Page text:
SUS 100 Midterm AYL Questions

Terms in this set (31)

A nation's economic situation will affect attitudes toward environmental issues. Providing food, shelter, and jobs to citizens might involve exploitation of resources. A limited supply of resources may drive prices up. A country may have to look for alternatives if demand exceeds supply and prices get too high. Economics may also dictate whether alternative environmentally friendly practices (such as recycling, solar energy, organic produce, and the like) are feasible. If a country has abundant resources, consumption may increase and waste may occur. In many places, clean water may be abundant, which could encourage misuse. A renewable resource such as water could become scarce if demand exceeds Earth's capacity to renew it. Culture and religion can also affect attitudes toward environmental issues. If a culture has certain food or shelter preferences, for instance, this may deplete particular resources (such as land for vegetation or cattle grazing, and/or forests for wood shelters and cooking). In many places, Earth may be an integral part of religion. For instance, it is important in Aboriginal culture to take long walks in natural areas for spiritual renewal. Political ideology and laws can affect attitudes toward environmental issues as well. Taxing polluting industries and subsidizing environmentally friendly industries can aid in the protection of natural resources. Subsidies for research on alternative fuels and water conservation can discourage waste of fossil fuels and water. Laws can protect natural places from development. Politicians have different views on environmental issues based on political party, who lives in their districts, and what industries and resources are in their districts. Different politicians can set different policies based on these factors, which can either harm or protect the environment.
Neoclassical economists believe that economic growth is essential for maintaining social order. They do and also importantly believe that human behavior in terms of demand for products at specific prices will determine environmental impacts. Simply stated, if the product costs too much to buy, less will be manufactured since less are bought and companies will find cheaper (and presumably less resource damaging) ways to produce the goods. This is the heart of supply and demand curves of the "invisible hand".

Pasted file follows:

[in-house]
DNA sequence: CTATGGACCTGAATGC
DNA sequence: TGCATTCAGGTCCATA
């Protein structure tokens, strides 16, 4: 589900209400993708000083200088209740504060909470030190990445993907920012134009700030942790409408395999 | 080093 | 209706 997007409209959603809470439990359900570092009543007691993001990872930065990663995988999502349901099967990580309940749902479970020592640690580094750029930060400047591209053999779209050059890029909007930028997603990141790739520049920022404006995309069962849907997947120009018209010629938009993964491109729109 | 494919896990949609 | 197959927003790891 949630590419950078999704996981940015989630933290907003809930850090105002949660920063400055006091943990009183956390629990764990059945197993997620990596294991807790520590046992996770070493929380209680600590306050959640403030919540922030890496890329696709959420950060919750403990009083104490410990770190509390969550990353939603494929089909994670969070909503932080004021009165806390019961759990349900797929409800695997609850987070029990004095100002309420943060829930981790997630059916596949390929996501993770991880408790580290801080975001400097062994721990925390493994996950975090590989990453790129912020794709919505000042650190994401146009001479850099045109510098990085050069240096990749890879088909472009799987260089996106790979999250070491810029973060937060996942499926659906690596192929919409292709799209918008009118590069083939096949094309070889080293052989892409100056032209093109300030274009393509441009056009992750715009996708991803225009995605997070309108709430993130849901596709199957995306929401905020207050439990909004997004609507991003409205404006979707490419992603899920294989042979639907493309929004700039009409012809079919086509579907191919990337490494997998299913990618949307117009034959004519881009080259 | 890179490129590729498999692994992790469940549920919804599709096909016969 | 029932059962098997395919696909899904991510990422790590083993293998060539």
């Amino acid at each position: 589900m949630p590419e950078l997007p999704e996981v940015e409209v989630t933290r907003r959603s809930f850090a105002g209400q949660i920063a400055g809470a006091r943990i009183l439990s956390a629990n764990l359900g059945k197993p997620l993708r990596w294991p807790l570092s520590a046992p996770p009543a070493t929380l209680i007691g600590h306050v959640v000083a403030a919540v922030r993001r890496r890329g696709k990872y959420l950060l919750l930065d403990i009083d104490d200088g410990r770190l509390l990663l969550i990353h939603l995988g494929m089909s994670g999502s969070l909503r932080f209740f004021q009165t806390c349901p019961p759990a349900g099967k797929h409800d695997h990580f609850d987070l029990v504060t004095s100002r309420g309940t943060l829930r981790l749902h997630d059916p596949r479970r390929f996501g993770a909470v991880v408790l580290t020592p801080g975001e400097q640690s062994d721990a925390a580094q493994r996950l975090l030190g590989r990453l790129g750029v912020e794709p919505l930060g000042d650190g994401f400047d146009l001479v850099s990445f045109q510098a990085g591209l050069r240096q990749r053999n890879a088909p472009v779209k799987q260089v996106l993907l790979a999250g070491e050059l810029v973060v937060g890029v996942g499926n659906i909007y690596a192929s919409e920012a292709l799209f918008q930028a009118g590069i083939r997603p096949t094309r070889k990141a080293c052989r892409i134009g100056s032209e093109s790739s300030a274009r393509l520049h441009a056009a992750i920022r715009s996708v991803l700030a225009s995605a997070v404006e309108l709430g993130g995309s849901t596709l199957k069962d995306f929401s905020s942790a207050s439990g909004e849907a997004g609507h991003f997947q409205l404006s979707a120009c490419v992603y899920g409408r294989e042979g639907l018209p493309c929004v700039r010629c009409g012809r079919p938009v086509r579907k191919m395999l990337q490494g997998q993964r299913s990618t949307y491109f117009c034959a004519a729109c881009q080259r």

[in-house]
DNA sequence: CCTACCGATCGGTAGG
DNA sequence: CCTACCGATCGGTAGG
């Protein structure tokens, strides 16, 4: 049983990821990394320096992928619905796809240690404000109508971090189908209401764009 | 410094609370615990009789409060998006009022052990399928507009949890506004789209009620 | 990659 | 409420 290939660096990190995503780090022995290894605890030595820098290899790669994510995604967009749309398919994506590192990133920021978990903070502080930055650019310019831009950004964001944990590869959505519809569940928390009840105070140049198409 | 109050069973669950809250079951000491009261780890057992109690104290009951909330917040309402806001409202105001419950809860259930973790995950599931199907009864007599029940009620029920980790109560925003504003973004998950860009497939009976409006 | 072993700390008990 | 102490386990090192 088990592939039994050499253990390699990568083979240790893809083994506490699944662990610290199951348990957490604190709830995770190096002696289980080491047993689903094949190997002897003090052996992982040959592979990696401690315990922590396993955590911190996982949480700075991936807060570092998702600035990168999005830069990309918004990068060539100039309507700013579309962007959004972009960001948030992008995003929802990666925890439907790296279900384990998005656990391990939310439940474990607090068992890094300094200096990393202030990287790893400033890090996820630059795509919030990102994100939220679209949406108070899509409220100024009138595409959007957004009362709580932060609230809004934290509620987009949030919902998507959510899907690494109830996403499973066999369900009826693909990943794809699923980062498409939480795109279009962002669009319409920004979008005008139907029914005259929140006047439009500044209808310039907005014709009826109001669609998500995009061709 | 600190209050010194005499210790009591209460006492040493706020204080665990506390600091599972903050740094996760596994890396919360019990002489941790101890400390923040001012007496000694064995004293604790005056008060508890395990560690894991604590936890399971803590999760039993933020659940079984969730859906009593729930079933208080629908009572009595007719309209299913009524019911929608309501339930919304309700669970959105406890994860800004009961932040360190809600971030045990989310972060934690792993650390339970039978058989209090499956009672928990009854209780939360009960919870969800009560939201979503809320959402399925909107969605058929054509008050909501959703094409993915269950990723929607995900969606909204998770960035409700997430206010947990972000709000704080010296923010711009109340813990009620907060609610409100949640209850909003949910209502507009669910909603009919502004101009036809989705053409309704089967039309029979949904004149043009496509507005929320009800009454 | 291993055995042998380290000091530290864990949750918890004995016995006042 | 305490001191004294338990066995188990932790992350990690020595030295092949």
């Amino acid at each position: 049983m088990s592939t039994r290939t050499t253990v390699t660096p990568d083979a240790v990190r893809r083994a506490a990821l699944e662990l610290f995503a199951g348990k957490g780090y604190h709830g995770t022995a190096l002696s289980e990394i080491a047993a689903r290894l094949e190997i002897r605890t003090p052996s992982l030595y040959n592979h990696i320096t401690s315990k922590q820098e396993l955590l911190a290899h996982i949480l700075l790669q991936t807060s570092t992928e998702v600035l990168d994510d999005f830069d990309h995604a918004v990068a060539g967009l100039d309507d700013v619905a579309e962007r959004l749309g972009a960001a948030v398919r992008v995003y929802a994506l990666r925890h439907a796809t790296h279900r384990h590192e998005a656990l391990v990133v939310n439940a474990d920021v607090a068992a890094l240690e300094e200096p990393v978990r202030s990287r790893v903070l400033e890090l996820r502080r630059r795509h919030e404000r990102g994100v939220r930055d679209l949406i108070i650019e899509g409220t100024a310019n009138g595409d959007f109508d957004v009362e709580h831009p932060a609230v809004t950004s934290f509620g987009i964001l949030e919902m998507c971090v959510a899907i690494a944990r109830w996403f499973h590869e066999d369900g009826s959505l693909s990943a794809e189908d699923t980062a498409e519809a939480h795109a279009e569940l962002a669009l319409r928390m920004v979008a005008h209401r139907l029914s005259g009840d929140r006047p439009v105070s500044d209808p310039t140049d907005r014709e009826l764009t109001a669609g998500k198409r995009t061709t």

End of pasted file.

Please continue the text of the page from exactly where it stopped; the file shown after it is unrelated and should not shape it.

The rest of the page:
Environmental economists, on the other hand, believe economic growth may be unsustainable. If we reduce our demand for resources and make resource use far more efficient, however, they believe we can reach sustainability within our current economic system.

Ecological economists believe human societies should not expect unlimited economic growth. Unlike neoclassical and environmental economists, ecological economists believe we must maintain stable economies, ones that do not shrink or grow.

There are four assumptions of neoclassical economics that contribute to environmental degradation. The first being that natural resources and human resources are infinite or largely substitutable or interchangeable, they are being treated as free grifts of nature. This we know to be untrue, many resources we currently use are non-renewable sources that will eventually run out like fossil fuels or coal. Another being that costs and benefits are exclusive to buyer and seller alone. External costs are not considered. Because the external costs are not considered, negative effects on the land and nearby communities like contaminated water supplies go unnoticed.
Neoclassical economics also discounts future effects, which encourages policymakers to play down the long-term consequences. Because of this, many of the things being done now will create problems years from now, like non-degradable waste sitting in landfills. And lastly, it is assumed that economic growth will alleviate the discontent of the poor. Sociologists use the word affluenza to explain people in poverty may feel less happy as the gap between the rich and poor widens.
Environmental policy is policy that pertains to our interactions with our environment. The main goal of environmental policy is to regulate resource use or reduce pollution to promote human welfare and/or protect natural systems. Tragedy of the commons is the process by which publicly accessible resources open to unregulated use tend to become damaged and depleted through overuse. Those who use the resources are motivated by self-interest and have no incentive to take care of the source, thus the source then becomes depleted. It is especially problematic for resources like underground water and air that apparently have no easy means to assign responsibility.
Although it may be beneficial for companies to dispose of waste a certain way, it may have negative externalities on others. For example, fracking is the method of retrieving natural gas from the earth's surface. Fracking uses chemically saturated water to release the gas. However, after the fracking is completed, the chemical and water mixture is then pumped back into the ground. This pollutes nearby water supplies and in turn creates a negative externality for nearby communities.
Environmental policy should focus on more problems like the one previously mentioned. If those who deplete earths open pasture of resources are not held responsible or given restrictions, earth's resources will soon deplete. There needs to be more of a focus on polluted-pay principles, which is when parties are responsible for covering the costs of pollution they caused.